Even simple dashboard readouts tell a driver how much fuel a car is consuming. Yet with buildings—which account for vastly greater energy usage—only now are technologies such as energy-monitoring systems and dashboard-style readouts coming into custom. Few buildings today display up-to-the-moment resource usage. But the three architects interviewed here envision a future in which reading a building’s energy data on a laptop, mobile device, or wall-mounted display will be as easy and commonplace as glancing down at the fuel gauge while driving.
Austin Smith, Scott Simons Architects
“I heard one consultant say we’d all drive Priuses if our exhaust was purple,” says Austin Smith, AIA, principal of Scott Simons Architects in Portland, Maine. “It doesn’t matter how good your building performs unless occupants are aware of how they’re using the building.”
Scott Simons Architects chose a dashboard manufactured by Lucid Design Group for the Borsarge Family Education Center, a LEED Platinum–rated building designed by the firm and Maclay Architects with Fore Solutions that is also the first nonresidential building in Maine to achieve net-zero energy usage. The dashboard provides not only data for energy used, but tracks rainwater collected, photovoltaic electricity produced, and thermal solar hot-water generated. “So much of it is the software behind it—loading the information,” Smith says. “It did take coordination between our traditional meters and making sure they were compatible, an ironing-out process. We’re still calibrating the specifics and tweaking.”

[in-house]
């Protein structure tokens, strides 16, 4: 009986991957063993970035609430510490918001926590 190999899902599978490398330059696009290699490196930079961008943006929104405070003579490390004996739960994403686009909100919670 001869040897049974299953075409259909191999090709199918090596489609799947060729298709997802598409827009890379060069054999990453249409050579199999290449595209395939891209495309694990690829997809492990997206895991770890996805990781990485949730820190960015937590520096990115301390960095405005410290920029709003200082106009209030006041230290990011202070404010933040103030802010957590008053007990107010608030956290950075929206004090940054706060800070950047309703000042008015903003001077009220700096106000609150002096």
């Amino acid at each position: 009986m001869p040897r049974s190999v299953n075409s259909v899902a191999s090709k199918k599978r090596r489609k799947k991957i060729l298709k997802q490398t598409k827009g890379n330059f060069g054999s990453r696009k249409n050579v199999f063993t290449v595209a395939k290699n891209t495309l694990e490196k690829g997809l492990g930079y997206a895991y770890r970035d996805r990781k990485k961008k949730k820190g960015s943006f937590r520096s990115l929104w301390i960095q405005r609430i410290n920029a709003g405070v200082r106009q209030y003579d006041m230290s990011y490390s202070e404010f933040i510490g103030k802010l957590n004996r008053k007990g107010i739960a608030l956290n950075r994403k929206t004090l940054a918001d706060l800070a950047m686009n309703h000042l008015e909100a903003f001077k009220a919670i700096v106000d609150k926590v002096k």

Incorporating an extensive monitoring system into the Borsage Family Education Center fit the project’s program. “This is an education center. It has a mission to educate people, and one purpose was to show the average owner how they can affect their building,” Smith says. “The dashboard is a great part of that. It’s amazing how people flock to it.”
Michael L. Prifty, BLT Architects
Universities so far are among the most frequent clients seeking energy-monitoring systems because the systems allow multiple buildings across a campus to be easily monitored at once. For example, about 70 of the buildings at Pennsylvania State University in University Park, Pa., are connected by an automated monitoring system.
“Their portfolio is tremendous,” says Michael Prifty, FAIA, principal of Philadelphia’s BLT Architects. “If there’s ever an issue in any of the buildings—smoke detection, lack of heat or cooling—where performance is not as anticipated, they can issue a ticket for repair from the headquarters to the physical plant.”
Practical training is crucial. Prifty was called back by another higher-education client after operations staff found it difficult to use the newly installed energy-monitoring system. “We made the changes right then and there,” he explains. “The engineer, the subcontractor, and I set up the building to operate properly. But afterward you have to be trained. You have to be a sophisticated owner to capitalize on the info being provided to you.”